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Coming of Age in Ancient GreeceReview - Coming of Age in Ancient Greece
Images of Childhood from the Classical Past
by Jenifer Neils and John Oakley
Yale University Press, 2003
Review by Wendy C. Hamblet, Ph.D.
Mar 22nd 2005 (Volume 9, Issue 12)

Coming of Age in Ancient Greece composes an extraordinarily rich work of scholarly collaboration. Its production involved years of extensive research begun with travel across Europe and the United States to a plethora of museums of art and history. The book's authors, Jenifer Neils and John H. Oakley, examined and selected objects of art from antiquity that express, from a wealth of perspectives, what it was like to be a child growing up in the Greek world in classical times.

The work began as an exhibition in the Hood Museum of Art at Dartmouth College, Hanover, New Hampshire (August to December, 2003). The exhibition was the first of its kind, a unique collection of artifacts that offered insight into such questions as: what activities and games did ancient Greek children play? What was the nature of their schooling? How were the roles of girls and boys in classical society related and distinguished? What ceremonial and religious rites of passage did children undergo and how were they figured in mythical articulations? How were these ritual and mythical practices crucial to children's development into citizens and parents?

From the Hood Museum exhibition, 251 black-and-white, and 170 color illustrations of the exhibition artifacts were assembled. Neils and Oakley supply both the seminal essays of the book, as well as descriptive contributions they had written for the exhibition catalogue. Renowned scholars, Lesley A. Beaumont, Helene Foley, Mark Golden, Jill Korbin, Jeremy Rutter and H. A. Shapiro, join Neils and Oakley in assembling a collection of meditations on ancient Greek representations of children, as depicted in literature and art. The work maps the shifting lifeworlds and social status of children in the Greek world, and charts the evolving attitudes toward children and their changing relations with parents and other adults.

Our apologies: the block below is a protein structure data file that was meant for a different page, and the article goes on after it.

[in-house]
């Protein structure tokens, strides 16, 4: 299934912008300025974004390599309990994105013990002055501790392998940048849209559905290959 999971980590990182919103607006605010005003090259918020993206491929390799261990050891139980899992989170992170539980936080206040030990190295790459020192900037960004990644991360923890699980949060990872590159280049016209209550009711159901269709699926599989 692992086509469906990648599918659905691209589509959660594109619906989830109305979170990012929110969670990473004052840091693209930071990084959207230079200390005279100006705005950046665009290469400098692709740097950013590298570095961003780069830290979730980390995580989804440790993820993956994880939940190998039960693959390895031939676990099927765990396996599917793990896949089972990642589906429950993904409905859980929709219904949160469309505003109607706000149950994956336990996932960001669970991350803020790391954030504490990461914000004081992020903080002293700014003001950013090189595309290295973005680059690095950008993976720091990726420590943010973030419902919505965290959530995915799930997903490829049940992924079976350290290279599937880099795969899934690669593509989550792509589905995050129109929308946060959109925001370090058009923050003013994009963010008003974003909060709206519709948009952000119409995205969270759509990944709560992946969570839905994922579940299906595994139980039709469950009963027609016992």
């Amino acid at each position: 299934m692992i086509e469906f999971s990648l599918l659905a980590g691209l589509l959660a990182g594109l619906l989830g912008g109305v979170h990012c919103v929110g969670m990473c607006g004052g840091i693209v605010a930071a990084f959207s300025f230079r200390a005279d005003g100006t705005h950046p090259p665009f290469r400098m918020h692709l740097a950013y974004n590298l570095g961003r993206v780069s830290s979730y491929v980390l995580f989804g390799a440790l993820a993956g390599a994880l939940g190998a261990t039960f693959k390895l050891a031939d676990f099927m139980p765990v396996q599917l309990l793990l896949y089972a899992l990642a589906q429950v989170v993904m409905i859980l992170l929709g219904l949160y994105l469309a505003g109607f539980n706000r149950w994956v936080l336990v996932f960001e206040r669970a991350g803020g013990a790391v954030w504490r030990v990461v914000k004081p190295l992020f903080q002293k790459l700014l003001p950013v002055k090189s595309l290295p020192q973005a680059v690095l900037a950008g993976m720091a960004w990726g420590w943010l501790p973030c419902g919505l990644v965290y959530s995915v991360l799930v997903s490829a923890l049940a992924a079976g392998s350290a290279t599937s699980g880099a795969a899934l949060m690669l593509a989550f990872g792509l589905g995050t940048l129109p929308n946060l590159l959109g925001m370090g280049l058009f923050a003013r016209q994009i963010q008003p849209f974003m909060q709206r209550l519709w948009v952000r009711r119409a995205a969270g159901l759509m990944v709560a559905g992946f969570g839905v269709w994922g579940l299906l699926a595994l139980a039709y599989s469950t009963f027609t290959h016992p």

Coming of Age in Ancient Greece unfolds the evolving realities of childhood life from Stone and Early Bronze Ages through the classical period and into the Hellenistic Era, and its meditations stretch geographically across the city-states of mainland Greece--Corinth, Athens, Sparta--to Greek colonies in Southern Italy and along the coast of Asia Minor. The book features and discusses in vivid detail how the Greeks understood their children and how their children understood their roles in Greek society.

This work composes a fascinating collection of illustrations worthy of any coffee table. But Coming of Age in Ancient Greece is so much more than a pretty book. Its analyses offer groundbreaking interpretations of child life in the ancient Greek world. The book argues a novel artistic thesis: that Greek depictions of children demonstrate that the ancient Greeks were the first culture to represent children and their activities in a naturalistic form. It also argues for a new interpretation of the ritual and mythical lives of Greek children, claiming the extensive participation of children in the ritual life of the society, as well as illuminating the plethora of childhood imagery in mythical articulations of the Greek world.

Coming of Age in Ancient Greece offers an entirely innovative explication of artistic representations of childhood in the Greek world. The most innovative argument raised in the work, however, is the introduction of the paradoxical notion that, though children across the ancient world enjoyed a lowly social status, children in the Greek world imposed a significant influence on their society. This paradox illuminates the perennial truth that, though attitudes toward children in the Greek world are specific to their time and place, there is something universal about children in all human societies: that children, however insignificant they may appear and however lowly their social station, across all human time, human lives and human cultures, have profound effects upon their social worlds.

 

© 2005 Wendy Hamblet

 

Wendy C. Hamblet, Ph.D., Philosophy Department, Adelphi University, New York, author of The Sacred Monstrous: A Reflection on Violence in Human Communities (Lexington Books, 2003).


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